Domonkos D. Kovács is a recent graduate of the University of Cambridge, having majored in History and Russian, and will pursue a master’s degree in international relations at the Central European University of Vienna from September.
His primary research interests include Transatlantic and NATO-Russian relations, EU-Russian security relations, European Strategic Autonomy, Russian near abroad policy pertaining to the EU’s Eastern Partnership states, cyber security, disinformation, and election interference, as well as hybrid and asymmetric warfare. He authored and published numerous research papers, op-eds, articles, and policy memos on topics ranging from the withdrawal from Afghanistan, through European Strategic Autonomy and Russian disinformation, to US policy in the current Russo-Ukrainian war.
Domonkos is the Co-Founder and President of the University of Cambridge Society for Geopolitics, which aims to educate the undergraduate student body about geopolitics, grand strategy, and statecraft, by organizing panel discussions, lectures, and workshops. He was named Young European Ambassador for the EU’s Eastern Partnership Program, where he works on the Ukraine and Georgia programs, developing peer-to-peer networks and sharing best practices vis-à-vis civil society building with students from EaP states. He fulfills the position of Director of Publications for European Horizons, a 1,100-strong global student-led think tank, and acts as the Editor in Chief of its peer-reviewed academic journal, The Review of European and Transatlantic Affairs. During his studies, Domonkos worked for the most prominent Hungarian think tanks across the aisle researching and advising on foreign policy.
Domonkos aspires to pursue a career in foreign policy, security, and diplomacy; he aims to contribute to rebuilding the European Security Architecture by working in the ranks of the OSCE. Domonkos strives to aid the process of adopting Europe to a new age in geopolitics. For this, he believes, the EU must substantiate its Acquis Communautaire with conventional deterrence, heal the Transatlantic split whilst vindicating its own strategic autonomy, and construct new tenets of engagement with Russia.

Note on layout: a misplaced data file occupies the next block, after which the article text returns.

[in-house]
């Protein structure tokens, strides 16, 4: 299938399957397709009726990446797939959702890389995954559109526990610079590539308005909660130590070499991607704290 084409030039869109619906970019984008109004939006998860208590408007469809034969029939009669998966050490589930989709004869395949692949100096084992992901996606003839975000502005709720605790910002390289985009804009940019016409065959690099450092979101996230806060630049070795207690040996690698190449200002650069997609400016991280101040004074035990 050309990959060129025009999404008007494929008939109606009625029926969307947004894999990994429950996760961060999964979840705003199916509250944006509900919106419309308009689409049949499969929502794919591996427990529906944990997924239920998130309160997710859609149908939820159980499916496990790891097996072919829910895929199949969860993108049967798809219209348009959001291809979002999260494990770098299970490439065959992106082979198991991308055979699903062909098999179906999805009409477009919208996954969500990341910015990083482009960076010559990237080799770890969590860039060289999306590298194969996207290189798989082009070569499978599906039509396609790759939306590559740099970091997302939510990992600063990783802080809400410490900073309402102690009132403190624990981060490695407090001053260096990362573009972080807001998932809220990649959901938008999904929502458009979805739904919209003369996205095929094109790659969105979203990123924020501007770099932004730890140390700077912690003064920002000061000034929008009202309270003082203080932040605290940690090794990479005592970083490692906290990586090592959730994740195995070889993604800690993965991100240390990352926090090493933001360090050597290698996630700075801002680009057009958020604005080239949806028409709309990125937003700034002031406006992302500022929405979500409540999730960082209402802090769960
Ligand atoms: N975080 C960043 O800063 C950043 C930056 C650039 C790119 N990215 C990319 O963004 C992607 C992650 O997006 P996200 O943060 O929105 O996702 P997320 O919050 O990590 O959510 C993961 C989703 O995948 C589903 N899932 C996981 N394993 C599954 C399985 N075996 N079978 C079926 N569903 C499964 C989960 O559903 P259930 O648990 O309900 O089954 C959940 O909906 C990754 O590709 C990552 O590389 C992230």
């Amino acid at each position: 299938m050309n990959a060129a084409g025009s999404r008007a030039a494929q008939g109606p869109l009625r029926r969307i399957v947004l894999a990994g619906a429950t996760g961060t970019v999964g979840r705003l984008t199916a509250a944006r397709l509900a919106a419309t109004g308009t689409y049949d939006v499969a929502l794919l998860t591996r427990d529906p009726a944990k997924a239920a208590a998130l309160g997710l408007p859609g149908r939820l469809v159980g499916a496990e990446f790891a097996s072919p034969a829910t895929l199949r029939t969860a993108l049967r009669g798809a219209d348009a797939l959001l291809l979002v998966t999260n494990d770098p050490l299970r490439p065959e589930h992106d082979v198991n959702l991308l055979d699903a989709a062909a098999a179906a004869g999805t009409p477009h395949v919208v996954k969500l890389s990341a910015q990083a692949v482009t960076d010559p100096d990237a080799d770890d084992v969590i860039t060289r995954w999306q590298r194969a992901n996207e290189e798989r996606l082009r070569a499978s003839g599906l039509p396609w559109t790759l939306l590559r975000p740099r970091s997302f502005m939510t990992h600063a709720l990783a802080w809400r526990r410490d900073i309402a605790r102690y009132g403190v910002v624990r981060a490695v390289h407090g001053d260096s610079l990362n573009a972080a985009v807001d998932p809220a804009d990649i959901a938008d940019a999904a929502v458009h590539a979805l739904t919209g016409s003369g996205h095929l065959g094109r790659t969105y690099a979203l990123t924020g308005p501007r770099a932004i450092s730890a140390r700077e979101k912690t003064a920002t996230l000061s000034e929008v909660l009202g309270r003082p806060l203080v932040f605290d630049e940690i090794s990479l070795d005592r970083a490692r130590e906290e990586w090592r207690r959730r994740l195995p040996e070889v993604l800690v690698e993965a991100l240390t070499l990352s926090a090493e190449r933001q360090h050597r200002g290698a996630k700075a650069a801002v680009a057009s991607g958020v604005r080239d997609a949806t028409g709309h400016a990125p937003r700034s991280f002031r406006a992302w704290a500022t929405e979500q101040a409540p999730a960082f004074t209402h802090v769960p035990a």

In early June, he arrived in Washington DC with a determination to discover and understand the intricacies of American foreign policy-making – he considers such knowledge to be indispensable for the endeavor of strengthening the transatlantic axis. In accordance, Domonkos works for the German Marshall Fund of the United States, the premier transatlantic-focused think tank, the motto of which reads ‘Strengthening Transatlantic Cooperation‘. In his position, Domonkos is working on improving relations between the think tank and governments, whilst also contributing to the efforts of GMF’s Alliance for Securing Democracy by researching authoritarian influence and malign foreign interference. Domonkos also looks forward to broadening his academic horizons by partaking in George Mason University’s courses and building his professional networks through the guest lectures of The Fund for American Studies, and the activities organized by the Hungary Foundation.
“You must possess a grand – but nonetheless realistic – vision of how you want the world to look like in 50 years, and most importantly, you must conjure a well-defined image of your role in contributing to such a future. However, one must not forget, that such a determination shouldn’t render us tunnel-visioned, and it must not be prescriptive; the designation of your trajectory is in vain without the willingness to change course when the opportunity presents itself.” – Domonkos Kovács